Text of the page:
Eddie Sitt files new lawsuit against brothers, Sitt Asset

Firm's founder accuses Ralph and David of diluting his ownership in 2 Herald Square

From left: Eddie Sitt, 2 Herald Square and Jack Sitt
From left: Eddie Sitt, 2 Herald Square and Jack Sitt

Eddie Sitt is heading back to court with new accusations against his brothers Ralph and David of the family-owned Sitt Asset Management, after a Manhattan Supreme Court judge threw out a similar lawsuit in December.

Eddie, a founder of Sitt Asset and eldest of the four brothers, claims Ralph and David moved to dilute the stakes held by him and his brother Jack in the firm’s crown jewel, 2 Herald Square, according to a new lawsuit filed Monday.

Eddie had previously accused his brothers of trying to misappropriate company funds and squeeze him out of the business. The four brothers and their mother Marilyn each own a fifth of the company, although Eddie and Jack have since branched off to separate ventures, while Ralph and David recently founded a new company, Status Capital.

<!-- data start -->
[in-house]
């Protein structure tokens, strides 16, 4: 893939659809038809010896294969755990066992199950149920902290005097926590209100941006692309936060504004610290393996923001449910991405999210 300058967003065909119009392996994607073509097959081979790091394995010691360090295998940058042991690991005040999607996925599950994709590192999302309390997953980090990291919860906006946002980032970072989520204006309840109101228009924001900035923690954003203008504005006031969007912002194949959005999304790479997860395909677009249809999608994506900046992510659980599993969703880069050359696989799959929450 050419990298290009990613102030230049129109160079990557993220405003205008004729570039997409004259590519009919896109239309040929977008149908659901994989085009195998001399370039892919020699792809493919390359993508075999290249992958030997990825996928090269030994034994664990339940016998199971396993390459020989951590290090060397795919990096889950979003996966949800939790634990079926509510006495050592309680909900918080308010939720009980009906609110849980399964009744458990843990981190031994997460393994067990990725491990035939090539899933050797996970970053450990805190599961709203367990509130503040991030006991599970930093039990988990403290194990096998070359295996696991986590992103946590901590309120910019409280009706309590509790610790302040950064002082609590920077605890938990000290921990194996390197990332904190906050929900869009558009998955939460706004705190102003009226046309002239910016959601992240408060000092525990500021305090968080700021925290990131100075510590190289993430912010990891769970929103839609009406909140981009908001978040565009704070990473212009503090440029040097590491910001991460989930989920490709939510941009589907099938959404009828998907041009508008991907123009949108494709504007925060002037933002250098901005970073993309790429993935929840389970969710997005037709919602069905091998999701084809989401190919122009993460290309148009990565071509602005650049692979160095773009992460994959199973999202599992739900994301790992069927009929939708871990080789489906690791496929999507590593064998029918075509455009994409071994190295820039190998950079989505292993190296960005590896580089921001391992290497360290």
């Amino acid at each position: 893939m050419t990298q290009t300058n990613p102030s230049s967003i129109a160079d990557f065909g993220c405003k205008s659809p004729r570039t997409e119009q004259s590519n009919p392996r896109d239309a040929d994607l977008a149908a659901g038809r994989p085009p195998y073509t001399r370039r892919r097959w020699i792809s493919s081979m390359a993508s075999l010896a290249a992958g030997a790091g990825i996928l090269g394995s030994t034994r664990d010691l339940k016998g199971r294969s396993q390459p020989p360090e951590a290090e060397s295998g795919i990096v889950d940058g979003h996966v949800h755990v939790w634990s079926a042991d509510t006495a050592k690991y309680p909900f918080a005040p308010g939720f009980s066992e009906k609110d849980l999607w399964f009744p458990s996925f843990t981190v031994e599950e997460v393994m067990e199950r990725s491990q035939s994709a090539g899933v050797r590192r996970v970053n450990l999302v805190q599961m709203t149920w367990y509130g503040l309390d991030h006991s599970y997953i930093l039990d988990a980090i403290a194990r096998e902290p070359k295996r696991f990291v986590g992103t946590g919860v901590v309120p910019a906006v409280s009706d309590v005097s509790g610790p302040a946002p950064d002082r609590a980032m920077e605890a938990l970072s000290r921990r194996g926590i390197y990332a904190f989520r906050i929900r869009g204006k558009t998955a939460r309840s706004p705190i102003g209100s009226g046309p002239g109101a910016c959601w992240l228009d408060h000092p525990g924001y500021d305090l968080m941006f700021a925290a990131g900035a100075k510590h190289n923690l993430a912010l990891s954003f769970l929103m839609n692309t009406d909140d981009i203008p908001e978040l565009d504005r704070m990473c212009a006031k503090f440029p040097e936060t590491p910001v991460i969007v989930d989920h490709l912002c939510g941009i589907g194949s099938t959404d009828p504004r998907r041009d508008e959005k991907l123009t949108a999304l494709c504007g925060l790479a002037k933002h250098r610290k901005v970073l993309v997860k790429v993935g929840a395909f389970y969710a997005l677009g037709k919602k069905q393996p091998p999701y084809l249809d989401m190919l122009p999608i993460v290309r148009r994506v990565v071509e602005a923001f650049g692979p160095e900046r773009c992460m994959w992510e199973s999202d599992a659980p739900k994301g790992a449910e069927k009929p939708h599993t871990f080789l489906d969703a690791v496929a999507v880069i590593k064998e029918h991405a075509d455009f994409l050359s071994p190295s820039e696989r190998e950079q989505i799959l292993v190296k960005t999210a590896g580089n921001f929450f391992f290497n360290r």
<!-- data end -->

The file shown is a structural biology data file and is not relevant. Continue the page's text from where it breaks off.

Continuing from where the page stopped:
In the last few weeks, Eddie claims Ralph secretly negotiated to buy out shares from several of 2 Herald Square’s investors under a forged operating agreement that lists him as the sole managing member of the entity controlling the property. Eddie says he was given no explanation and only had five days to deposit $216,615 into Ralph’s account, or his ownership interest would be reduced. Despite’s Eddie’s refusal to approve the buyout, Ralph went ahead with the deal and slashed his brother’s ownership, according to court papers.

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Sitt Asset acquired a 70-year ground lease for the 365,000-square-foot office and retail building in 2007. It will have the option to buy the property’s fee interest from TIAA-CREF as early as 2027. Victoria’s Secret occupies one of the retail spaces at the property.

On Monday, Ralph’s attorney Stephen Meister said the lawsuit was “complete fiction.”

“[Eddie’s] not the manager and he’s not fit to be the manager,” Meister added, saying Ralph has been the sole managing member for the property for a decade. “In 2005, Eddie Sitt impersonated a federal agent; now he’s impersonating a managing member.”

Eddie is seeking a temporary restraining order or a court-appointed receiver to stop Ralph from entering into further negotiations concerning the property.

“Absent a court order,” an attorney representing Eddie said in court documents, “Ralph will stop at nothing to exclude Eddie from participating in the management of the family business.”